A TV documentary will accuse late broadcaster and charity campaigner Sir Jimmy Savile of being a paedophile, it has been reported.
The programme, which is set to air on ITV1 ahead of the first anniversary of Savile's death in October, will be presented by criminologist and child protection expert Mark Williams-Thomas.
Williams-Thomas has previously worked on the mini-series To Catch A Paedophile.
The show interviews several alleged victims, who claim Savile abused them when they were under age. The alleged victims are female and speak of grooming and assaults, some of which they claim took place on BBC premises.
Savile presented Top Of The Pops, Jim'll Fix It and Clunk Click for the broadcaster.
A source told The Mirror: "The programme is the result of a very lengthy investigation, which has been kept highly confidential.
“There have been rumours circulating for years about Sir Jimmy from his days on television. But up until now nobody has got any victims to speak out.
“I have been told that in the programme are both witnesses and victims, some of whom have waived their right to anonymity to speak out for the first time."
In 2007 a police probe was launched after complaints the star had abused pupils at a girls' school in the 1970s.
Savile was a regular visitor to the now-defunct Duncroft Approved School for Girls and was alleged to have made advances towards several girls.
The investigation was dropped after a Crown Prosecution Lawyer advised no further action be taken, the Daily Mail reported.
In February it emerged the BBC had shelved a Newsnight investigation into allegations Savile had sexually abused a teenage girl in his dressing room at the Television Centre.
A BBC News source told The Telegraph: “The extreme nature of the claims about Savile meant that the Newsnight report was going to seriously compromise the lavish BBC tributes scheduled to run later the same month.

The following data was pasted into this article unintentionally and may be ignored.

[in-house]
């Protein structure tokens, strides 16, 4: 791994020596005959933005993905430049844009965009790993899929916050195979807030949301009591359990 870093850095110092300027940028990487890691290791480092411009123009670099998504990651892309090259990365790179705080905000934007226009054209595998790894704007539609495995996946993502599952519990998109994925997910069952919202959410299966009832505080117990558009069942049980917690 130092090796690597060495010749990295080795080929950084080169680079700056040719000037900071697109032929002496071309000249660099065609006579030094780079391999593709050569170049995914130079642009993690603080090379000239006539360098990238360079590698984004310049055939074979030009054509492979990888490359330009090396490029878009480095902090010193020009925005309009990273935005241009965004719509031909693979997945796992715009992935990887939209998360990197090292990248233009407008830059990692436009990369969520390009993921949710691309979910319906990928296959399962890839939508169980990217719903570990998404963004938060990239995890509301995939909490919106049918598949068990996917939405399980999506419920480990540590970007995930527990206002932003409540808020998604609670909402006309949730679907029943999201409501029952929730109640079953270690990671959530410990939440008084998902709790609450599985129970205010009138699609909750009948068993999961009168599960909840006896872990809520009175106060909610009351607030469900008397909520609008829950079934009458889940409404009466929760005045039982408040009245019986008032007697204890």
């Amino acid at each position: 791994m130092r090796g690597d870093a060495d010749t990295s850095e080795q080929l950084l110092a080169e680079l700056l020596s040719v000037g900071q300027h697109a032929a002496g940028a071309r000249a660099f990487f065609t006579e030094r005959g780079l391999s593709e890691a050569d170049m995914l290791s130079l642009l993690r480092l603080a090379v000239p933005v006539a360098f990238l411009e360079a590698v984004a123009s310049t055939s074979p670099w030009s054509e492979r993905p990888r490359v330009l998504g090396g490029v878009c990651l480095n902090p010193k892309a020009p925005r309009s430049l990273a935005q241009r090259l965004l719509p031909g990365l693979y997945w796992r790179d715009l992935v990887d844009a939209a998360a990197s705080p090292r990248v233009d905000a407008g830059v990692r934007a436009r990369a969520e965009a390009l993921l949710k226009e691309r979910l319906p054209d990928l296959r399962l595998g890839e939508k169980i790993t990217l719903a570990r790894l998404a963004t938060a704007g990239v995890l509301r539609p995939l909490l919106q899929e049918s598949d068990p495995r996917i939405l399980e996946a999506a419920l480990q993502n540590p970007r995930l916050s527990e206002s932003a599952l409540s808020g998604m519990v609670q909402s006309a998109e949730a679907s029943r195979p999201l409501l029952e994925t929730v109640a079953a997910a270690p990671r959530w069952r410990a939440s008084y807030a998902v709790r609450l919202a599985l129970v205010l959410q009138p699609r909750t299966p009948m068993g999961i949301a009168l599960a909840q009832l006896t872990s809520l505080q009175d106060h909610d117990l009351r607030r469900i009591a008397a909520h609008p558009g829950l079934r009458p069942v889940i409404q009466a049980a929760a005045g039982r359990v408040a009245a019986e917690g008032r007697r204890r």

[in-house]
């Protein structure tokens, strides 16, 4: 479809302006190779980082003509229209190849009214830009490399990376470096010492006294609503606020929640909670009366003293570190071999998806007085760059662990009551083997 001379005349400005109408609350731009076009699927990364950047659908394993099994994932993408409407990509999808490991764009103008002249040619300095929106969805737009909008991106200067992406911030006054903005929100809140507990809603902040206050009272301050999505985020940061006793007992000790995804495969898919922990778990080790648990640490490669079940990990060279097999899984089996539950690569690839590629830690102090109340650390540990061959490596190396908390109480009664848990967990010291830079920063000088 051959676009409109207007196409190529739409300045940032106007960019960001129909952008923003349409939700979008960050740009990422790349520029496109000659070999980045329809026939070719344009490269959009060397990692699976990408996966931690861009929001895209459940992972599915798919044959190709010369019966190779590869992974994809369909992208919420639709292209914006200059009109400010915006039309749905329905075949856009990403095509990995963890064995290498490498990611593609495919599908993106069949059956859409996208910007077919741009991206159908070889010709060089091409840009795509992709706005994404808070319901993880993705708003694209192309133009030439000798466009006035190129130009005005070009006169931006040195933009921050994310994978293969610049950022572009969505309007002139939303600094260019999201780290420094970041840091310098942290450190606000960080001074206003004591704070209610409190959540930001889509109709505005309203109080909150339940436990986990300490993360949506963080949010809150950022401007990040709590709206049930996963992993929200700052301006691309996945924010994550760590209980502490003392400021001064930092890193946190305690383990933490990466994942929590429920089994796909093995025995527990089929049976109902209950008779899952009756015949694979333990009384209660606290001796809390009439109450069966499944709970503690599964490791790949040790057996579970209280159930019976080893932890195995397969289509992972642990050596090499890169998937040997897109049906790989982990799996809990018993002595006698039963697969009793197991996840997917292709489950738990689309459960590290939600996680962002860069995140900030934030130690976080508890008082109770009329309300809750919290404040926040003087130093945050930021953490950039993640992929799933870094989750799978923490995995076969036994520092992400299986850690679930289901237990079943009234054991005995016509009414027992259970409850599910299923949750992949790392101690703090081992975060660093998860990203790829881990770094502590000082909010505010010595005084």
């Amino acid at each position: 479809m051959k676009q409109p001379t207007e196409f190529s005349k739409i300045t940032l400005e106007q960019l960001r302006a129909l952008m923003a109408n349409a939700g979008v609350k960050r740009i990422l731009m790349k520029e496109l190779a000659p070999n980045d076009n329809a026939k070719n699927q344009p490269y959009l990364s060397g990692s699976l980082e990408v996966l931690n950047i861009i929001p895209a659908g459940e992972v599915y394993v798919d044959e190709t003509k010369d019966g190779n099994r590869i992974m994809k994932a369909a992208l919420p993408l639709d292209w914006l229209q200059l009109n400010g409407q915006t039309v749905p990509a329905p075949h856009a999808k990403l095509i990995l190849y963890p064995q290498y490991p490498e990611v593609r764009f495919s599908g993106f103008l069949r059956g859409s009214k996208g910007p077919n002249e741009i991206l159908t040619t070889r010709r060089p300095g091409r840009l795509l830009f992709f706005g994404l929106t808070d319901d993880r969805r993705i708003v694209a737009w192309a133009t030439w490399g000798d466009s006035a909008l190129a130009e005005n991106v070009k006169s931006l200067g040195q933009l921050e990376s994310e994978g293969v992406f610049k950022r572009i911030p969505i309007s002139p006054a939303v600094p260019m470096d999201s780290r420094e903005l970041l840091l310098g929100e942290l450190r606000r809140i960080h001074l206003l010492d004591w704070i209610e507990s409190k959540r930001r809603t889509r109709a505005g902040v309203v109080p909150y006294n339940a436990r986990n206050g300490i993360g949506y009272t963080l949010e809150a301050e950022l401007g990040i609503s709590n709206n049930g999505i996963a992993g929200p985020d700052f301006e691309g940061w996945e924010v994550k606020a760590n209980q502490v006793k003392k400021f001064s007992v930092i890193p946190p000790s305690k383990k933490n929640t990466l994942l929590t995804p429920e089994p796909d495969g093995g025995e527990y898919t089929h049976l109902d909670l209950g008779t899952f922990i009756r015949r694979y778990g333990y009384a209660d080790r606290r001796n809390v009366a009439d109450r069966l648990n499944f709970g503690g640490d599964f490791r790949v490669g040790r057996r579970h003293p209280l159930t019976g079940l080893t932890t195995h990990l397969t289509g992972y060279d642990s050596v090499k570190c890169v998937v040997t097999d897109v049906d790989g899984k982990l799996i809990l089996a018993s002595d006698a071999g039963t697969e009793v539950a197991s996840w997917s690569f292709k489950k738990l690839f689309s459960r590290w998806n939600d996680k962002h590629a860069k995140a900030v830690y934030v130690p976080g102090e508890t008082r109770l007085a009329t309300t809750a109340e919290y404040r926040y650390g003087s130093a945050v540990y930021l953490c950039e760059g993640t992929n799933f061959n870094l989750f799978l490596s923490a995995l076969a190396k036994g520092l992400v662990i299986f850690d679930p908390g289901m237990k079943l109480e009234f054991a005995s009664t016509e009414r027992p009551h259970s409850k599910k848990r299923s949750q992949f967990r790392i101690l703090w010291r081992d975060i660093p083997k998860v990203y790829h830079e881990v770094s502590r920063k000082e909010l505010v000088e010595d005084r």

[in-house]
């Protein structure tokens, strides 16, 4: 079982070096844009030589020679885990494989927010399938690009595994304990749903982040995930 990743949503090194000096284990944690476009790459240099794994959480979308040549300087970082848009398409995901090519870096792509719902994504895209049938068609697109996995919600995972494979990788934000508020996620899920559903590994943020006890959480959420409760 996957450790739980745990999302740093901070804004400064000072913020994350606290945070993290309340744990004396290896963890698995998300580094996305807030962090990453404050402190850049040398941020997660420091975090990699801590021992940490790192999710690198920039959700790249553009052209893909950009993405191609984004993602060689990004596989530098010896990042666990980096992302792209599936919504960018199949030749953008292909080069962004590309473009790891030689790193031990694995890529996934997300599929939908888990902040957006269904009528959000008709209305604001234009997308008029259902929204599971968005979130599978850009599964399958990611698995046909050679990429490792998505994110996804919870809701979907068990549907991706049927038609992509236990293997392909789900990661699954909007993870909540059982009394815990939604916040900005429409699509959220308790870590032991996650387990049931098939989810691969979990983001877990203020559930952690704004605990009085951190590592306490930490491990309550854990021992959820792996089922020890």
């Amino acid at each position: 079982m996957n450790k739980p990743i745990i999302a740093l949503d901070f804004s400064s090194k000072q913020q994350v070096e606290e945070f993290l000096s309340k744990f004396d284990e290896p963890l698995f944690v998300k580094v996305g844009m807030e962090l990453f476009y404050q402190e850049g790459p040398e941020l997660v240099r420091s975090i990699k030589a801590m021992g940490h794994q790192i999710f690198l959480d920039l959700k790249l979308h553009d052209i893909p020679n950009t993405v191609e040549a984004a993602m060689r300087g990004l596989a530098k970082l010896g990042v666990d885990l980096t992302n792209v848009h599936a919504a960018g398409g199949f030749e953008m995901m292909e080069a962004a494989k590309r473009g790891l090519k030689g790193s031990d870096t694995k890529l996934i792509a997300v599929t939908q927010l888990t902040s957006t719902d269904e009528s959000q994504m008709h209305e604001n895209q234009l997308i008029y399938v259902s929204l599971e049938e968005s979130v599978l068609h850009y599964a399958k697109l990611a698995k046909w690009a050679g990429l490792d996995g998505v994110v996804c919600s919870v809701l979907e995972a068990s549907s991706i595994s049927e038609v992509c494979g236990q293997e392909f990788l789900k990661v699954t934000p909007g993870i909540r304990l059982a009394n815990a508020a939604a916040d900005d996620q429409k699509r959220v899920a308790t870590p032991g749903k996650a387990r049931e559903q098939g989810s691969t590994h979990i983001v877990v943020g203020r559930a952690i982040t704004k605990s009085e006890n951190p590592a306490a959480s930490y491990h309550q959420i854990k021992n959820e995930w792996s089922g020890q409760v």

“And second, the allegations directly involved the BBC, in that the woman who gave the interview said that she and others were abused by Savile on BBC premises.”
Savile died at his home in Leeds aged 84 on October 29 2011. He had been days away from celebrating his 85th birthday.
He will be remembered as a tireless charity worker and a volunteer. Savile raised more than £30 million, including £12 million to rebuild the National Spinal Injuries Centre at Stoke Mandeville.
Tony Blackburn, who presented Top of the Pops at the same time as Savile, described the flamboyant DJ was a "one off".
He said: "He was quite a character, I don't think anyone got to know Jimmy Savile, he played Jimmy Savile the whole time."
Blackburn added: "He was just a big, over the top, personality. He did all these marathons the whole time, he was just great fun. He was an unusual person, he was just a one off."
Savile was knighted by the Queen in 1990.
Last month a marathon auction of Savile's huge collection of mementos and personal belongings raised around £320,000 for his charities.
Three auctioneers worked in relays during the non-stop, almost 13-hour sale which saw the broadcasting legend's Rolls-Royce go for £130,000, his original, red Jim'll Fix It chair reach £8,500 and hundreds of smaller items go for hundreds of pounds each.
Even as the hall emptied towards the end of the sale, a simple Jim'll Fix It badge sold for £2,000 to an internet bidder.
See pictures of fans queuing in the rain to catch a glimpse of Savile's coffin
Auction of Sir Jimmy Savile's memorabilia
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